A chimeric gene encoding a dysfunctional tobacco mosaic virus (TMV) movement protein (MP) mutant lacking amino acids 3, 4 and 5 (MPΔ3-5), was expressed in transgenic Nicotlana tabacum Xanthi and Xanthi NN plants. Immunogold labeling studies of tissues from transgenic plants indicated that while wild-type MP accumulated in the plasmodesmata, MPΔ3-5 did not. Tissue fractionation studies confirmed that only a low level of the mutant MP accumulated in the cell wall-enriched fraction compared with the accumulation of the wild-type MP. Dye coupling studies showed that MPΔ3-5 enabled the movement between leaf mesophyll cells of a fluorescently labeled dextran of 3 kDa, while 9.4 kDa molecules failed to move. In contrast, in transgenic plants expressing the wild-type MP gene the 9.4 kDa probe did move from cell to cell. Seedlings from self-fertilized transgenic plants were inoculated with TMV and observed for disease symptoms. Transgenic Xanthi NN plants that expressed the MPΔ3-5gene developed fewer and smaller necrotic local lesions compared with control plants following inoculation with TMV. Transgenic Xanthi nn plants were delayed in the development of systemic symptoms. Inoculating the transgenic plants with TMV-RNA, and the tobamo-viruses TMGMV and SHMV, essentially produced the same results, i.e. inhibition of disease development. These results demonstrate that transgenic plants expressing an inactive MP can inhibit virus disease spread presumably by interfering with its cell-to-cell movement.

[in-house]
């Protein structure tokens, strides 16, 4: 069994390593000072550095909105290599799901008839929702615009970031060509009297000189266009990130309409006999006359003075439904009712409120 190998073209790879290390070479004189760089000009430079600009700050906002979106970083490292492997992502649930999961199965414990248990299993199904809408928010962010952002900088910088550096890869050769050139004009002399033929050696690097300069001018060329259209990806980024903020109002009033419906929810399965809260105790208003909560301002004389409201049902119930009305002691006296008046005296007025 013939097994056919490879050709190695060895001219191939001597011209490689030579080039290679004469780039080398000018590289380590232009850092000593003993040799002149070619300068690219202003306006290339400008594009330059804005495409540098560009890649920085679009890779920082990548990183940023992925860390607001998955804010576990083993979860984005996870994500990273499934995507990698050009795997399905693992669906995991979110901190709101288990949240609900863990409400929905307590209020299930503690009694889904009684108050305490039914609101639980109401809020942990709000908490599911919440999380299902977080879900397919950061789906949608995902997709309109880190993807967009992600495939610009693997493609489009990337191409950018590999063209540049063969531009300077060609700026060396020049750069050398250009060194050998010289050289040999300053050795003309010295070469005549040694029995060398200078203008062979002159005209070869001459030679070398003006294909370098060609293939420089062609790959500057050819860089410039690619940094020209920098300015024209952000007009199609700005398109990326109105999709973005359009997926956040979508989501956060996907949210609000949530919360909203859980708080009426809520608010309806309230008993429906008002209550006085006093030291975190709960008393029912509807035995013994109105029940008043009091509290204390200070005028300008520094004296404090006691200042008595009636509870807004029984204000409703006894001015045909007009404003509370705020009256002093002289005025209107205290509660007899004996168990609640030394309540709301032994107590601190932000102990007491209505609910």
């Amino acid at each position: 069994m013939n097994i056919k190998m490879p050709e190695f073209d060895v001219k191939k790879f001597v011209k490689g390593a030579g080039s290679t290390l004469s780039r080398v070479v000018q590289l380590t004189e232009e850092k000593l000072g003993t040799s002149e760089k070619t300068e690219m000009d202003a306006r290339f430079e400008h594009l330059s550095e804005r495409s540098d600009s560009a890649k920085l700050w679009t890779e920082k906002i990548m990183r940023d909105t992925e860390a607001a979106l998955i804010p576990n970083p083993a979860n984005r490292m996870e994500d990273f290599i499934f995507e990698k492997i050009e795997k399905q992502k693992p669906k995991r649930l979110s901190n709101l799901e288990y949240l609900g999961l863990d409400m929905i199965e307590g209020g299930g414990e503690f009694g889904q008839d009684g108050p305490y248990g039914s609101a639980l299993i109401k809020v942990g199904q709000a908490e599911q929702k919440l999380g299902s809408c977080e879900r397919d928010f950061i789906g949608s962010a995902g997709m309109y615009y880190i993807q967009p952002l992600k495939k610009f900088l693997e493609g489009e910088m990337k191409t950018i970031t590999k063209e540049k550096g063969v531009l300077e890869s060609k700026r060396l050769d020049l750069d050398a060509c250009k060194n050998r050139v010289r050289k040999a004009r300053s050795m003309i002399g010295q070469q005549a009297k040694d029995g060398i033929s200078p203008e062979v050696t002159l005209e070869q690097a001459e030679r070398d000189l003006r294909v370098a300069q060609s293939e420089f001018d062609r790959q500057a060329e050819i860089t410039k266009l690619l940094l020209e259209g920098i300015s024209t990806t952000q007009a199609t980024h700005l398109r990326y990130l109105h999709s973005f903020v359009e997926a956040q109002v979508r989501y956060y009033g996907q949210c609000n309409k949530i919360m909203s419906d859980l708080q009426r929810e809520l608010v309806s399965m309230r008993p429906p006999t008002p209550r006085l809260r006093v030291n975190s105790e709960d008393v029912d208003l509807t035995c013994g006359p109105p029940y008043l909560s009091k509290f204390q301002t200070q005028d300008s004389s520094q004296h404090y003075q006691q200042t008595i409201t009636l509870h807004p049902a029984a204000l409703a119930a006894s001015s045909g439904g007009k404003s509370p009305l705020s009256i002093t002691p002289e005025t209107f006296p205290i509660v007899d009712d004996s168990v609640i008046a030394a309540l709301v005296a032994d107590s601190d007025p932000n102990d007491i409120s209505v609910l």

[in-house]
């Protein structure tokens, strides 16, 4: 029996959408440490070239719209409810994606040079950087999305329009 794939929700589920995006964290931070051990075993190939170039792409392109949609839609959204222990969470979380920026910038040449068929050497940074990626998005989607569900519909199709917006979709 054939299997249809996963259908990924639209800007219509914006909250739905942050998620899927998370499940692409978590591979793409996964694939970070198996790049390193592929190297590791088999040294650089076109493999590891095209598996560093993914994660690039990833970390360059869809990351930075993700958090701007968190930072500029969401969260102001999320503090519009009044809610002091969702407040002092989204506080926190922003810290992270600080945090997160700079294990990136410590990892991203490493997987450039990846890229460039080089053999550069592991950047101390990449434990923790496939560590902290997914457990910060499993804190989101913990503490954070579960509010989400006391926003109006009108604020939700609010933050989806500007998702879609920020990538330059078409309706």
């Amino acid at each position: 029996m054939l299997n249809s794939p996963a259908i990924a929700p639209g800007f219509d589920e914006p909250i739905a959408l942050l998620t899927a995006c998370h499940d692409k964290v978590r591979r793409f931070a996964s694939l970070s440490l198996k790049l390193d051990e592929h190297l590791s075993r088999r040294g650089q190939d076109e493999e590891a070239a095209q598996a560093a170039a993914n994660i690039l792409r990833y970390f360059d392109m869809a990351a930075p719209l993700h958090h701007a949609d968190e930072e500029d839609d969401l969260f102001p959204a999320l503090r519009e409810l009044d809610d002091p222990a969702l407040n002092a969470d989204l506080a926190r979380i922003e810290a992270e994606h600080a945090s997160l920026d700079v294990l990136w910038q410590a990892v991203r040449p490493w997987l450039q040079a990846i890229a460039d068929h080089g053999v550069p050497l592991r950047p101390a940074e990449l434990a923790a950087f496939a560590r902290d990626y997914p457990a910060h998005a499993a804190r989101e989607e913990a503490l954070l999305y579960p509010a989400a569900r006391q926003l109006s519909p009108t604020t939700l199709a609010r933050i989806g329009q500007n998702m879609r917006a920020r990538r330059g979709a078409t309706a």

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|Published - 1993